Lactase deficiency (LCT polymorphism)
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Why this test?
In case of of lactose intolerance symptoms (intestinal bloating, intestinal disorders, nausea, etc. ) after consuming dairy products.
Differential diagnosis of lactose intolerance and other diseases of the gastrointestinal tract in adults.
To assess the probability of lactose intolerance in children older than 1.5 years and adults.
In what cases is it prescribed?
With symptoms of lactose intolerance (intestinal bloating, defecation disorders, nausea, etc. ). In the differential diagnosis of lactose intolerance and other diseases of the gastrointestinal tract in adults.
To determine the probability of osteoporosis developing.
To assess the likelihood of lactose intolerance in young children, to prevent intestinal disorders.
Lactase deficiency, or lactase insufficiency (lactose malabsorption, hypolactasia), is a violation of lactose breakdown due to lactase deficiency of the mucous membrane of the small intestine, which is accompanied by clinical symptoms. Lactose (milk sugar) is found only in the milk of mammals and humans. It promotes the absorption of calcium and other minerals in the intestines, as well as the reproduction of lactic acid bacteria beneficial for the body. Lactose is used in the manufacture of many food products, mainly dairy products; the pharmaceutical industry also uses lactose as an excipient. The action of lactase (an enzyme produced in the small intestine) is necessary for the assimilation of lactose. The body's ability to break down lactose depends on the amount of lactase and its activity, which is manifested from the 12-14th week of intrauterine development, reaching maximum values by the time of birth (at 39-40 weeks). After birth, a child with a normal genotype has a decrease in enzyme activity at 6-11 months and later up to 2-5 years - this is called primary, or age-related, lactase deficiency. It is caused by a hereditary deficiency of the lactase enzyme and is inherited in an autosomal recessive manner. The consumption of whole milk and other products containing lactose in this case leads to digestive disorders: bloating, pain, flatulence, diarrhea. Individual symptoms of lactase deficiency are different, and their severity may depend on the state of the intestinal microflora, nutritional characteristics, and psychological factors.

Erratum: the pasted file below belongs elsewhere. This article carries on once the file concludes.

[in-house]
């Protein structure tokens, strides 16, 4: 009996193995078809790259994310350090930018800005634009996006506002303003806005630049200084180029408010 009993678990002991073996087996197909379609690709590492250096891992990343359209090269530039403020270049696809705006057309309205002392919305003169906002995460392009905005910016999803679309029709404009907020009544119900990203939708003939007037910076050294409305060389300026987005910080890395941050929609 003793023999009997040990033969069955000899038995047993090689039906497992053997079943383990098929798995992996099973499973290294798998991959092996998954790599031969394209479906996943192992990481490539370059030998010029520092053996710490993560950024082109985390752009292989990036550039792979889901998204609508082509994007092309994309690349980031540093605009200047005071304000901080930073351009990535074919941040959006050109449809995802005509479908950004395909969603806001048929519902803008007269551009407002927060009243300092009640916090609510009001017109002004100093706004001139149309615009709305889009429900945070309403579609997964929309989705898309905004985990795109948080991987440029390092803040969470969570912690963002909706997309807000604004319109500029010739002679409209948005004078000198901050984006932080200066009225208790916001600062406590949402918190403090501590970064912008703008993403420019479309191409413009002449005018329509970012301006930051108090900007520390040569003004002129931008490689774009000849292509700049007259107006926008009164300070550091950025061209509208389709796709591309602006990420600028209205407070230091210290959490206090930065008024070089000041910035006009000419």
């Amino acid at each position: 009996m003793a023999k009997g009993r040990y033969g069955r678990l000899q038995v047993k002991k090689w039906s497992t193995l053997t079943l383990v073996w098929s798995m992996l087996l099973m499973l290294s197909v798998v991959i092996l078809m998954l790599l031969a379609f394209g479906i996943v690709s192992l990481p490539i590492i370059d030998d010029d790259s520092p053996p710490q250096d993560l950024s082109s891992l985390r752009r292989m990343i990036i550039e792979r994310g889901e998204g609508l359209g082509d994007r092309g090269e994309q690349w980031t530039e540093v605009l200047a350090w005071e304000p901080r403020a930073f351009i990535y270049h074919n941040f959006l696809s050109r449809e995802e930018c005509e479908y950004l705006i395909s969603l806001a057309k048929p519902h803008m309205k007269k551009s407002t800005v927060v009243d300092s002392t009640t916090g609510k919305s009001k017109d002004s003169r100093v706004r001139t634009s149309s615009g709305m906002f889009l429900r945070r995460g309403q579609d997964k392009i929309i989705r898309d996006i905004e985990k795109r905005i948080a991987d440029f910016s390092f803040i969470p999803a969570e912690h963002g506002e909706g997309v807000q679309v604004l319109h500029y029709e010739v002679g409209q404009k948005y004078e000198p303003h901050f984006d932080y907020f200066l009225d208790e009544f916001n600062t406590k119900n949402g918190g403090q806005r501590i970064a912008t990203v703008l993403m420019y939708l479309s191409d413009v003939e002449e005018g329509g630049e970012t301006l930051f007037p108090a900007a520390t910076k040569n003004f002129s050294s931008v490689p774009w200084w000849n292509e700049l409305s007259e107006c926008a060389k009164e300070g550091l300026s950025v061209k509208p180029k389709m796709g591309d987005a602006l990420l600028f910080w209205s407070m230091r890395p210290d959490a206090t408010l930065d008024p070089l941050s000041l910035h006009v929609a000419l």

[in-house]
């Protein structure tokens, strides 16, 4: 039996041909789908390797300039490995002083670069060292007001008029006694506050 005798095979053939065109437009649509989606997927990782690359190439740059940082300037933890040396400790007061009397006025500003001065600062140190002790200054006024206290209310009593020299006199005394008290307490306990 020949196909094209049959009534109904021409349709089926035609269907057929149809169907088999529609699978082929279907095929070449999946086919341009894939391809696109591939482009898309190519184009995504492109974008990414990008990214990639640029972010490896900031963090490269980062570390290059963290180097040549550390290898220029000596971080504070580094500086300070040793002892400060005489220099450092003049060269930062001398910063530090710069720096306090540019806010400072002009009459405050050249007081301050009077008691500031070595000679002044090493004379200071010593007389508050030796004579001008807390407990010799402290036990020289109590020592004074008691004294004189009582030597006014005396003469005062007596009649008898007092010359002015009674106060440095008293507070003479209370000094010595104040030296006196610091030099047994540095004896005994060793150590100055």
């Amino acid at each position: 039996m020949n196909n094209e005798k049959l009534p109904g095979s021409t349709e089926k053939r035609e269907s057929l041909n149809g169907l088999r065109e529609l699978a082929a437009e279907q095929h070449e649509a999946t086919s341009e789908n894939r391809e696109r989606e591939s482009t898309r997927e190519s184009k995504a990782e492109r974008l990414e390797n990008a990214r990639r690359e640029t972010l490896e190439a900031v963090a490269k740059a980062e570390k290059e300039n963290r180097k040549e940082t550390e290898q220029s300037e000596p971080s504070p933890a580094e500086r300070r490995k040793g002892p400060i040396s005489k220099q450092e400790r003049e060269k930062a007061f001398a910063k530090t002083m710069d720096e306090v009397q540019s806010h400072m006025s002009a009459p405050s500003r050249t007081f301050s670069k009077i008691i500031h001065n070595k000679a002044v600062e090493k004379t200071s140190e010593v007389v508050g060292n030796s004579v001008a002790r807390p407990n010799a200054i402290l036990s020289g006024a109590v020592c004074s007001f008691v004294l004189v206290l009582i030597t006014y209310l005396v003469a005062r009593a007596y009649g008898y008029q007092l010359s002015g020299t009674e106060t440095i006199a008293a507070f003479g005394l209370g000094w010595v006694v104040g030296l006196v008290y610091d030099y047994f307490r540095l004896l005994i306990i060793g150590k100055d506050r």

Prevention consists in preventing the symptoms of hypolactasia by following a diet with a low lactose content or its complete absence. Therefore, with symptoms of indigestion after consuming unfermented dairy products, it is advisable to conduct a genetic test for lactase activity in order to avoid attempts at meaningless treatment and to choose an appropriate diet. Also, the test has prognostic value in terms of the development of lactose intolerance in children in order to prevent unexpected intestinal disorders.
It is important to remember that avoiding milk and dairy products, which are an important source of calcium, can lead to calcium deficiency, which increases the risk of osteoporosis (especially in postmenopausal women).
Primary lactase deficiency should be distinguished from secondary (acquired), which occurs when the mucous membrane of the small intestine is damaged against the background of any acute or chronic disease. Such damage is possible with infectious (intestinal infection), immune (cow's milk protein intolerance), inflammatory process in the intestine, atrophic changes (with celiac disease, after a long period of full parenteral nutrition, etc.).
The study is not related to a rare genetic disorder - congenital lactase deficiency, the symptoms of which appear immediately after birth and are associated with the start of breastfeeding.
Lactase deficiency is caused by a decrease in the transcription of the LCT gene, which encodes the enzyme. The MSM6 gene is located in close proximity to the LCT gene, which affects the expression of the lactase gene. It has been proven that replacing cytosine (C) with thymine (T) in the 13th intron of the MSM6 gene increases the expression of the lactase gene. Carriers of the main C allele are characterized by a decrease in the level of lactase in adulthood, that is, lactase deficiency. Carriers of the minor T allele, on the contrary, can assimilate lactose, and this ability is not lost over time.
Lactose intolerance is most common in North America, Africa, and Southeast Asia (the birth rate of the C allele reaches 100%, compared to approximately 48% in Europe).
Information about the genotype of the C (-13,910) T marker of the MSM6 gene will help the doctor choose a diet with low lactose content or its absence for adult patients, prevent digestive disorders in children, and assess the risk of developing osteoporosis in women during menopause.